Page 3/3 - Posted May 15, 2009
At play in the field
Ayanna Howard used to develop robots for jobs outside planet Earth when she worked for NASA’s Jet Propulsion Laboratory . Now, as an associate professor of Electrical and Computer Engineering at Georgia Institute of Technology , she has turned her attention to developing intelligent rovers for missions closer to home.
“I’ve always been interested in using robotics for science. That’s always been a passion,” said Howard. That passion may someday send some of her latest creations, what she calls SnoMotes, to Antarctica.
In collaboration with scientists from Pennsylvania State University, Howard and her lab , which specializes in robotic artificial intelligence, took an off-the-shelf toy, a snowmobile, and modified it for complex navigation and reasoning. Their eventual goal is to outfit the robots with sensors that would take measurements of ice sheets that scientists can use to create more accurate models of ice sheet dynamics.
The SnoMotes are autonomous robots and are not remote-controlled. They use cameras and sensors to navigate their environment, working together in a team — in what Howard calls a “sensor network” — to cover an area in a methodical grid pattern.
The robots have to figure the best way to carry out the science mission based on their position and the conditions on the ground. “That’s where the autonomy comes in,” Howard said.
The SnoMotes will head to Alaska this summer for field tests, though Howard said it will be at least a couple of more years before the ski-equipped bots are ready for the tougher Antarctic climate. “We’re going to have to beef up a couple of things. One is the power requirement.”
Photo Credit: Georgia Tech
Ayanna Howard works on a SnoMote, a robot with artificial intelligence that may one day help researchers in Antarctica.
Scientists on the polar plateau, living and working at an altitude of more than 3,000 meters for months at a time this past field season, found some instruments just aren’t ready for the Antarctic.
A small UAV developed by engineers from Norway, and successfully used in other colder climes, didn’t do well in the frigid, thin air. It managed only a couple of short flights during the nearly four-month, overland traverse conducted by Norwegian and U.S. scientists across East Antarctica. [See related story: IPY Traverse.]
“It wasn’t the scientific tool that we had hoped it would be,” said Ted Scambos , lead scientist at the Boulder, Colo.-based National Snow and Ice Data Center who accompanied the expedition this past season. “The plateau is just more of a challenge than just about anywhere else on Earth.”
Despite the occasional setback, robots are already exploring Antarctic frontiers where humans can’t go.
A robotic submarine made only the second foray ever underneath an ice shelf this past field season, traveling 60 kilometers under the ice. The Autosub 3 that scientists deployed on the two-month science cruise to Pine Island Bay was developed as part of a five-year research program, Autosub Under Ice, supported by the British National Environment Research Council . [See related story: Pine Island cruise.]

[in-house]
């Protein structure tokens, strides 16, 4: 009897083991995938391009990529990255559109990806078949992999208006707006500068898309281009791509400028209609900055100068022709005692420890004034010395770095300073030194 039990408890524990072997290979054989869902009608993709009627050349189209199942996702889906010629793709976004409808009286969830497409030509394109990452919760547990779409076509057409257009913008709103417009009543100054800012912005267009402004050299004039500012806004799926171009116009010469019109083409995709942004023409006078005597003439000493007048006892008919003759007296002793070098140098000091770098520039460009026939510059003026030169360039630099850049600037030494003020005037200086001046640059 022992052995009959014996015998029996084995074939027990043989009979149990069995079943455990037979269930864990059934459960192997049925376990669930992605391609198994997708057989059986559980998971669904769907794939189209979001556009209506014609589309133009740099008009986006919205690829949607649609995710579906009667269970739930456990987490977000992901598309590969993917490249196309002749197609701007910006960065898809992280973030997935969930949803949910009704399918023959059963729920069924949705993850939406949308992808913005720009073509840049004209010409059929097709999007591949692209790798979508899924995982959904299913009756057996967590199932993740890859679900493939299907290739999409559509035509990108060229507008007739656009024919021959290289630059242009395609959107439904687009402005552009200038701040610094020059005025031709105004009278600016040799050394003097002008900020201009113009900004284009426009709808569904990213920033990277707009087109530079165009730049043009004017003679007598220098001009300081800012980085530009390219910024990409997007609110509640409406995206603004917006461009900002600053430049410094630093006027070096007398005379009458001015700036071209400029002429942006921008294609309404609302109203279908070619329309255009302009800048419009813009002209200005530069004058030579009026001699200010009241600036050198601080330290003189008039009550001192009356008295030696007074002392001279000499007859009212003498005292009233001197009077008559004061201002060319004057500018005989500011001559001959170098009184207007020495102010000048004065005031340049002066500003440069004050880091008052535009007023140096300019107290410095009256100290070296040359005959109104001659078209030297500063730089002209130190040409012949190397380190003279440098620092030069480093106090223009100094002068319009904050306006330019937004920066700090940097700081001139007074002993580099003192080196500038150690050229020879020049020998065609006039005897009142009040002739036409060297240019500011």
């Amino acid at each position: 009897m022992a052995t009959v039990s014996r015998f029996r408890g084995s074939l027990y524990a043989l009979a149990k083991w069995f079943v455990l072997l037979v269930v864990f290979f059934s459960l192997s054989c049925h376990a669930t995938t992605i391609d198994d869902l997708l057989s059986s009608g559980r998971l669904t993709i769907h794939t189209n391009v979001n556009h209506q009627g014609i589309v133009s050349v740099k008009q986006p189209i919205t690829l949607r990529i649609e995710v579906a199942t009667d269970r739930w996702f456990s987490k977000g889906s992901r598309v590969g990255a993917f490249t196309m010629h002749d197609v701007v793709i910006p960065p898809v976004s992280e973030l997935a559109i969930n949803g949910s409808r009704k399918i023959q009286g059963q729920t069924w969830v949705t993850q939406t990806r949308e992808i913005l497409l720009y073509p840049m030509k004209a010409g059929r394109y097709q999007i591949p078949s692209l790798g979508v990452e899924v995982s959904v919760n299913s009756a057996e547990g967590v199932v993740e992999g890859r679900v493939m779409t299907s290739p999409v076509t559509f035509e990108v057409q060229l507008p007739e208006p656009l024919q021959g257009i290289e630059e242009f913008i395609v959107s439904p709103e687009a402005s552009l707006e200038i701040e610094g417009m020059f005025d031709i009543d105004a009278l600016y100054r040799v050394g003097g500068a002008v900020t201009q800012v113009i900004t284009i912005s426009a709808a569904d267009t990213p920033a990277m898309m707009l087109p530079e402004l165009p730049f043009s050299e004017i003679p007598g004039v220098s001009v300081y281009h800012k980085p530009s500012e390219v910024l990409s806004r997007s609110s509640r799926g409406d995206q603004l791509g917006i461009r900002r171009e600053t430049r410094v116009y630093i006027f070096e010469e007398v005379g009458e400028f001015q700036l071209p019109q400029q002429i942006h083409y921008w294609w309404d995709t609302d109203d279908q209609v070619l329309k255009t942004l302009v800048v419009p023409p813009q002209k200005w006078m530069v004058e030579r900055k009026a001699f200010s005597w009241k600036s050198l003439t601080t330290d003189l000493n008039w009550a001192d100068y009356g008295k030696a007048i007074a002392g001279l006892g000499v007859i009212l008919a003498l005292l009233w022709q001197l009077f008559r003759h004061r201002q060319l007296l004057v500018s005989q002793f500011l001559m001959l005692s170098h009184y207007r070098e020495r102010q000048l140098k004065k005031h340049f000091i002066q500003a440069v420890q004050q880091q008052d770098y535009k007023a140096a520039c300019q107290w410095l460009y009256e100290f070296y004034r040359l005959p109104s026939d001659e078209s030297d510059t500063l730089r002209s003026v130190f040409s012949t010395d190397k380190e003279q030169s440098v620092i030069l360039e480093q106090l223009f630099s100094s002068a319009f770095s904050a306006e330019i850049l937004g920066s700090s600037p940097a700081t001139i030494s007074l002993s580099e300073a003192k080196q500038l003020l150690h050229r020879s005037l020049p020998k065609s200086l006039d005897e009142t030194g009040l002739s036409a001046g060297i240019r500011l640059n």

“The sub was basically in the same configuration as it had been during that program, although work had been done following that program to make the operational systems more robust,” said Adrian Jenkins , a scientist with the British Antarctic Survey (BAS) who was a co-principal investigator on the Pine Island cruise. Jenkins credits those modifications for helping the yellow submarine survive an impact with the ice during one of its six missions.
While the AUI program adapted existing technology for under-ice exploration, researchers had always intended to use the autosub in polar environments, particularly for exploration below the ice, according to Jenkins. “So the non-ice-capable vehicles were always seen as a stepping stone towards the ultimate goal,” he said.
Implementing effective sonar systems to identify under-ice hazards — and developing the software to help the sub decide on how to maneuver around obstacles — was a major challenge, according to Gwyn Griffiths, who heads the project lab.
“Effective collision avoidance has been key for work under sea ice and under shelf ice, where the seabed topography and the ice canopy topography are unknown, and where objects such as grounded icebergs can pose hazards to the progress of the vehicle,” he said.
There may be manned subs capable of extreme depths, but Jenkins said he believes there are few if any able to operate below the ice.
“It is also a very risky environment, with no chance whatsoever of surfacing in an emergency,” Jenkins said. “Therefore, I think that beneath ice shelves is one place manned vehicles will never go. So, this is one example of where AUVs are not replacing people, but undertaking work that could otherwise not be done at all.”
However, in the future, will robots do fieldwork currently performed by people on ships, in the air or on the ground?
Borg said he believes the U.S. Antarctic Program is a “long way from replacing people with robots.” In the long term, with continued miniaturization of components and the development of ever more sophisticated navigation systems, we should expect to see more unmanned planes in the Antarctic skies, he predicted.
“That’s going to be further down the line, but eventually we’ll get there,” he said, “but I think there’s almost always going to be a continuing need for aircraft systems with manned aircraft to do development work of new sensors.”
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